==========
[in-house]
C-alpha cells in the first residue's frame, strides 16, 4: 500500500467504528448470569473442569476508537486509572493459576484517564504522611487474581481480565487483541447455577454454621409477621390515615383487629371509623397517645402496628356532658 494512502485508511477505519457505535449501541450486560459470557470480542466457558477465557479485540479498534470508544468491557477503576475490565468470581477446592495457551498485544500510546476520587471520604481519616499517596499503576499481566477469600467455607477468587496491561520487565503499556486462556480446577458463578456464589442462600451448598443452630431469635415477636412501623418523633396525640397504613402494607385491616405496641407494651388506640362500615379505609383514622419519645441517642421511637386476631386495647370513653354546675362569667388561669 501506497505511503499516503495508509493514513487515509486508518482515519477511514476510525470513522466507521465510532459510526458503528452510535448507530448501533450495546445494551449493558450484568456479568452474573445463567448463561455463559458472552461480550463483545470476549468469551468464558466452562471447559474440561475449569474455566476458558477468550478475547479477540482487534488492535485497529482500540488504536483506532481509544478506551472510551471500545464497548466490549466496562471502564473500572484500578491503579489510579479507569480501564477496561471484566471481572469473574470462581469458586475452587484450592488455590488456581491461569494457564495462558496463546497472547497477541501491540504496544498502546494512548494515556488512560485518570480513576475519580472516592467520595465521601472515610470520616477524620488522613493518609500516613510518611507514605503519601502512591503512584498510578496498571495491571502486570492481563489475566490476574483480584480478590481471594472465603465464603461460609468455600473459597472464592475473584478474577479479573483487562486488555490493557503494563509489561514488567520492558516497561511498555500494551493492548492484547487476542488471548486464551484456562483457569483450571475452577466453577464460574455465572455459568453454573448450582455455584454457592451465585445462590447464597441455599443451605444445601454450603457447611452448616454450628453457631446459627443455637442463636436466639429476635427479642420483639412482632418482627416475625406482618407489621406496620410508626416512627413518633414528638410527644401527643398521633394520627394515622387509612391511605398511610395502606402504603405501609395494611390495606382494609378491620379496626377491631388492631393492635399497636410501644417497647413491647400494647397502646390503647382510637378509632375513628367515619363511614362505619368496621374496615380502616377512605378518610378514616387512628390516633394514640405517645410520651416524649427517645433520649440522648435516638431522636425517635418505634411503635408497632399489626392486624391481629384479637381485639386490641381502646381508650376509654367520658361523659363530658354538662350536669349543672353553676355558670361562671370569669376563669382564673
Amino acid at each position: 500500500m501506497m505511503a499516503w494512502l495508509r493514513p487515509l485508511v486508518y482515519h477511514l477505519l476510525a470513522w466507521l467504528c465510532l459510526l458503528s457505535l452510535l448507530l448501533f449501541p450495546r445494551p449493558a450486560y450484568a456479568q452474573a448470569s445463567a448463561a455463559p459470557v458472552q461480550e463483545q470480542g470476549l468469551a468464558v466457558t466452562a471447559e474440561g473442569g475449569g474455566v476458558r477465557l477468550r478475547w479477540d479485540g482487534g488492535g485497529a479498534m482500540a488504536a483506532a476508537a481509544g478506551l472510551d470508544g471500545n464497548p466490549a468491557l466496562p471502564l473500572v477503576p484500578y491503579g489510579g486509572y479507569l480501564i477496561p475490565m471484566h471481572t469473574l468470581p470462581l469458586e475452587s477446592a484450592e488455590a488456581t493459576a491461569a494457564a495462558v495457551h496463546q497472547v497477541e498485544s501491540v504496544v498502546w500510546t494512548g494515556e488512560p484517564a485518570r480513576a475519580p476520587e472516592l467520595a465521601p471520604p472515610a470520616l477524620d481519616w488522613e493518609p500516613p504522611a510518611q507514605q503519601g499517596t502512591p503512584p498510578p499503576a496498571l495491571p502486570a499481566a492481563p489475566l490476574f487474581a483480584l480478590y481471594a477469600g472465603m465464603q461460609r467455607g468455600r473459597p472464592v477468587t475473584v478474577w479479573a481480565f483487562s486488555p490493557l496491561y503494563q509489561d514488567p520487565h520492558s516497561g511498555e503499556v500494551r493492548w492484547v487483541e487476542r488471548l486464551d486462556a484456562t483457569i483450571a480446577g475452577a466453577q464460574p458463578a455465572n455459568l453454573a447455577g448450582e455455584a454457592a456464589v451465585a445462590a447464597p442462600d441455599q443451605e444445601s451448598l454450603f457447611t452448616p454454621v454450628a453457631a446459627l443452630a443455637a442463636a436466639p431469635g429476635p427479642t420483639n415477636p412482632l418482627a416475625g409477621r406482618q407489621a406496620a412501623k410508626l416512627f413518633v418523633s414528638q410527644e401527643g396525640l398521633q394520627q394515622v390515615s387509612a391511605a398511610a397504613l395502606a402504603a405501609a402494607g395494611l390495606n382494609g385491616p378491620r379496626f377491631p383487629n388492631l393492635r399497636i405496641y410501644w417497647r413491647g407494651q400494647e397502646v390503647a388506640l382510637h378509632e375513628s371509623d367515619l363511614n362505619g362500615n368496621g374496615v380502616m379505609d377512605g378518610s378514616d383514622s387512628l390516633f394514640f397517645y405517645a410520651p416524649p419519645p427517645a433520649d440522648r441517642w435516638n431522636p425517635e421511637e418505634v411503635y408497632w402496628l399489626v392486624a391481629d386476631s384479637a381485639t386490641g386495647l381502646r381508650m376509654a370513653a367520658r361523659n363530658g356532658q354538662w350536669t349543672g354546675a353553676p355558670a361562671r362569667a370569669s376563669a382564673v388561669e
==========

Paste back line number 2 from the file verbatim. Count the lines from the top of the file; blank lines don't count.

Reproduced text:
C-alpha cells in the first residue's frame, strides 16, 4: 500500500467504528448470569473442569476508537486509572493459576484517564504522611487474581481480565487483541447455577454454621409477621390515615383487629371509623397517645402496628356532658 494512502485508511477505519457505535449501541450486560459470557470480542466457558477465557479485540479498534470508544468491557477503576475490565468470581477446592495457551498485544500510546476520587471520604481519616499517596499503576499481566477469600467455607477468587496491561520487565503499556486462556480446577458463578456464589442462600451448598443452630431469635415477636412501623418523633396525640397504613402494607385491616405496641407494651388506640362500615379505609383514622419519645441517642421511637386476631386495647370513653354546675362569667388561669 501506497505511503499516503495508509493514513487515509486508518482515519477511514476510525470513522466507521465510532459510526458503528452510535448507530448501533450495546445494551449493558450484568456479568452474573445463567448463561455463559458472552461480550463483545470476549468469551468464558466452562471447559474440561475449569474455566476458558477468550478475547479477540482487534488492535485497529482500540488504536483506532481509544478506551472510551471500545464497548466490549466496562471502564473500572484500578491503579489510579479507569480501564477496561471484566471481572469473574470462581469458586475452587484450592488455590488456581491461569494457564495462558496463546497472547497477541501491540504496544498502546494512548494515556488512560485518570480513576475519580472516592467520595465521601472515610470520616477524620488522613493518609500516613510518611507514605503519601502512591503512584498510578496498571495491571502486570492481563489475566490476574483480584480478590481471594472465603465464603461460609468455600473459597472464592475473584478474577479479573483487562486488555490493557503494563509489561514488567520492558516497561511498555500494551493492548492484547487476542488471548486464551484456562483457569483450571475452577466453577464460574455465572455459568453454573448450582455455584454457592451465585445462590447464597441455599443451605444445601454450603457447611452448616454450628453457631446459627443455637442463636436466639429476635427479642420483639412482632418482627416475625406482618407489621406496620410508626416512627413518633414528638410527644401527643398521633394520627394515622387509612391511605398511610395502606402504603405501609395494611390495606382494609378491620379496626377491631388492631393492635399497636410501644417497647413491647400494647397502646390503647382510637378509632375513628367515619363511614362505619368496621374496615380502616377512605378518610378514616387512628390516633394514640405517645410520651416524649427517645433520649440522648435516638431522636425517635418505634411503635408497632399489626392486624391481629384479637381485639386490641381502646381508650376509654367520658361523659363530658354538662350536669349543672353553676355558670361562671370569669376563669382564673